Young Innovators: Eesha Khare


Every other day, we hear about a new technological breakthrough, or a new exciting innovation that someone has developed; we are truly living in an age of unprecedented advancement where knowledge is easily accessible to whoever is looking for it. Due to this easy accessibility anyone with an idea for an invention can work on it with the help of the myriad of resources available to them. It is no longer necessary to have years and years of training in order to start working on a dream project of yours; if you have the brains and the perseverance, anything is possible. This is exactly what Eesha Khare proved.

This young lady, only 18 years old, made quite an impact at the Intel International Science Engineering Fair (ISEF) in 2013. The Fair attracted around 1,600 other students who were all hopeful that their projects would win one of the prizes. Out of all, Eesha Khare was the runner up, winning a USD 50,000 prize that she said she would use to fund her college education as well as scientific projects.

Her project “Design and Synthesis of Hydrogenated TiO2-Polyaniline Nanorods for Flexible High-Performance Supercapacitors”, sounds quite complex, does it not? Well, it basically means that she developed a supercapacitor energy storage device. Supercapacitors are different from regular batteries in that they can store more energy and can have more charge and discharge cycles. The innovation that Eesha achieved was in terms of its size, since supercapacitors are usually larger than conventional batteries. She was able to use nanotechnology in creating a small supercapacitor that can store a large amount of energy by maximizing its surface area.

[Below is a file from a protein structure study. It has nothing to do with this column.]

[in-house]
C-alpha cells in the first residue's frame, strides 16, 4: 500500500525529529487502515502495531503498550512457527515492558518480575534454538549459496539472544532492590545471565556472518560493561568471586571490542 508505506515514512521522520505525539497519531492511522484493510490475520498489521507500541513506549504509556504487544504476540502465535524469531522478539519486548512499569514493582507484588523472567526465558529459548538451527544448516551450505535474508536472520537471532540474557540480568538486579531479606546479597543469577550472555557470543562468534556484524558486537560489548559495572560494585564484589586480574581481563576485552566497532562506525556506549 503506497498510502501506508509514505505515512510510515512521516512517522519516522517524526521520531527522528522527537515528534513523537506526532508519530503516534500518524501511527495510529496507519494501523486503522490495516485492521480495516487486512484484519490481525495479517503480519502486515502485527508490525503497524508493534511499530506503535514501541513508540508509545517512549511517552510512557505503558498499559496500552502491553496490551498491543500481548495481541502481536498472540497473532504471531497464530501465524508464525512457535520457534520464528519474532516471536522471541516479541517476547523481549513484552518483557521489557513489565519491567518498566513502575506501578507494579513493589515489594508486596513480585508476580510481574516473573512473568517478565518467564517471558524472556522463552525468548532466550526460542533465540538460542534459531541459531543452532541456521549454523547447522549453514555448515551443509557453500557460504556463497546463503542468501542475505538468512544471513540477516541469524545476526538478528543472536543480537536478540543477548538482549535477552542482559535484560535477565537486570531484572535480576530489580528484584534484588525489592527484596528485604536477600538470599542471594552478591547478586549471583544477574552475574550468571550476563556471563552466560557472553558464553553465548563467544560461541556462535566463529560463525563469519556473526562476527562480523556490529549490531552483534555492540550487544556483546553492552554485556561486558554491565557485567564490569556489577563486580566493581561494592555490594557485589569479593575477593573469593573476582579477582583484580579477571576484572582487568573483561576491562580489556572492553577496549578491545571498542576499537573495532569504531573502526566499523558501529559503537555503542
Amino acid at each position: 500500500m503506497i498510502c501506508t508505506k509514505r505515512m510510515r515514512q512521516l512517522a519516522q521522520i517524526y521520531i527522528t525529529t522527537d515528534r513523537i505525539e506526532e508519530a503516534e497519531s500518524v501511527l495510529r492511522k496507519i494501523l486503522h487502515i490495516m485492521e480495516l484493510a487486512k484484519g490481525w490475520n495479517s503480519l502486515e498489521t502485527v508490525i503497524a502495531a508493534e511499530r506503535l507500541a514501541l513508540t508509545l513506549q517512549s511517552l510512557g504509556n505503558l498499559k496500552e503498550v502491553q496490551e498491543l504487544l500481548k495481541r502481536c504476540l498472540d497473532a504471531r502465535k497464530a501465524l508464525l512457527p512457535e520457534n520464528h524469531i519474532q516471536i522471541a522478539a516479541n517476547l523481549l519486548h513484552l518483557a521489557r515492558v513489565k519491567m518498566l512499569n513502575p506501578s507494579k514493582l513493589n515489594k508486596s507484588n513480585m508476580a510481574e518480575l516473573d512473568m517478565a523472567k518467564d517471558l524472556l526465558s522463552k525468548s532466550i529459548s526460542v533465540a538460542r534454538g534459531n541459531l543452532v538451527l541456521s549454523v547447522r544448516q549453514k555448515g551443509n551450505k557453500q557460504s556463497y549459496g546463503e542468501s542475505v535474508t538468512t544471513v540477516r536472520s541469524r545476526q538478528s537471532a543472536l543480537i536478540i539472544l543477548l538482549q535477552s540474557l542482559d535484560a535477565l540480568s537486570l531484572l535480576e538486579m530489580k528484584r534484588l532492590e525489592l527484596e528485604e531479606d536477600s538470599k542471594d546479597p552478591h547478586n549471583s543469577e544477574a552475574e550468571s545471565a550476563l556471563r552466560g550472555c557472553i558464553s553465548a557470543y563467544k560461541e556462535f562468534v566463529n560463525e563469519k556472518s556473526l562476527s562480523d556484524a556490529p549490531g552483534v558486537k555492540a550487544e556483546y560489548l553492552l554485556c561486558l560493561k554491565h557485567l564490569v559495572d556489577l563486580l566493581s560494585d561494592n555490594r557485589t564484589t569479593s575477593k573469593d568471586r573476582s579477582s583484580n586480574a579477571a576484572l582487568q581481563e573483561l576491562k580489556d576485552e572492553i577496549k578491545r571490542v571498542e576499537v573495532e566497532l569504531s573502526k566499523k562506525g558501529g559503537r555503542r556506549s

The device she developed is made using carbon fiber with different metal oxides; titanium and polyaniline. It can last for 10,000 charge–recharge cycles, which is impressive since conventional rechargeable batteries only last 1,000 cycles. Eesha said at the Fair that “the best part of my project was seeing its practical application. After charging my super capacitor for 20 seconds, I was able to light a LED device and that is an amazing accomplishment”.

Her goal is to create a supercapacitor that can charge a mobile device in less than a minute. Her device has yet to go through more development; however, the potential has piqued the interest of many tech giants including Google.

Eesha is currently studying at Harvard University, where she pursues her interest in energy-related science research. It was her passion for nano-chemistry that led to her successful project, and one can only, but patiently, wait while she cements her knowledge in university and further develop her device to eventually introduce it in the market. It will definitely change the future of mobile devices and much more.


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SCIplanet is a bilingual edutainment science magazine published by the Bibliotheca Alexandrina Planetarium Science Center and developed by the Cultural Outreach Publications Unit ...
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